11M Records of E-Marketing Data Exposed Online From Unsecured MongoDB Instance

It has only been a week since we heard of the massive Veeam data leakage from misconfigured MongoDB server incident. The incident exposed 200GB of data consisting of approx. 445 million records. While debates over the incident still continue, here we report another similar incident. This time, an unprotected MongoDB instance left millions of e-marketing data exposed online.

E-Marketing Data Exposed 11 Million Records Online

As reported by security researcher Bob Diachenko, an unsecured MongoDB instance left huge e-marketing data exposed online. The database allegedly risked 11 million records that included personal details of the customers.

While continuing his work over open MongoDBs on Shodan, he found a “huge customerbase” exposed online. As stated in his article on LinkedIn,

“The data was available from an unprotected MongoDB instance set up on Grupo-SMS hosting infrastructure, and could be accessed by anyone from Sept 13th on (when Shodan last indexed it).”

Reportedly, he found a dataset of 43.5GB that precisely included 10,999,535 email addresses. Interestingly, all of them were Yahoo-based. In addition to the email addresses, the database also included other personal details such as names, gender, and home addresses.

Leaked Database Taken Offline

As stated by Diachenko, it took him a while to identify the source of the database, since he couldn’t find any clues anywhere. However, a single hint directed him towards SaverSpy – a marketing firm powered by Coupons.com. He then contacted the firm to inform them of the breach. Although he didn’t get a response at the time, he later observed that the database was taken offline.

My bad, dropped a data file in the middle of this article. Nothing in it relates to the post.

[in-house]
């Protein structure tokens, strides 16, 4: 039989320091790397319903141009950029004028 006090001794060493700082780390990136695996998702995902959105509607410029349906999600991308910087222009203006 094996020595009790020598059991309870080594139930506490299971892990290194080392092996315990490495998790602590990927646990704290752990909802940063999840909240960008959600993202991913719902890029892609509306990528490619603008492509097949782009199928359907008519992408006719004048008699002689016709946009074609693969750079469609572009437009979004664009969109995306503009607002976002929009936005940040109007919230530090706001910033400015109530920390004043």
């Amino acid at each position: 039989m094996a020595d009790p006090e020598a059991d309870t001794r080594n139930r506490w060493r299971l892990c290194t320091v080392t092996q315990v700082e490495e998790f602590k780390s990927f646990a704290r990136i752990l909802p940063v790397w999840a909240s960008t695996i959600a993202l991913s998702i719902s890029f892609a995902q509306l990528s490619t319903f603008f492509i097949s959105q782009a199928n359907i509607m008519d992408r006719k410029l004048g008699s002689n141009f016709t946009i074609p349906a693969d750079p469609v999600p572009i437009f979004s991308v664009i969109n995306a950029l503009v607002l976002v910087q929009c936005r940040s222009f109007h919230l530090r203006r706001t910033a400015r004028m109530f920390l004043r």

Nonetheless, he made another interesting observation about this database.

“That MongoDB in question has already been tagged as ‘Compromised’ in Shodan and contained ‘Warning’ database with ‘Readme’ collection and ransom note demanding 0.4 BTC for recovering the data. However, at the time of discovery, all data were intact.”

Bob Diachenko has reported several instances in the past where he found data exposed online from open MongoDBs. Two weeks before the Veeam data breach, he also found 200,000 documents leaked online from an open server. Though the present incident doesn’t highlight anything unique, it indeed reinforces the need for various organizations to review their database security measures.

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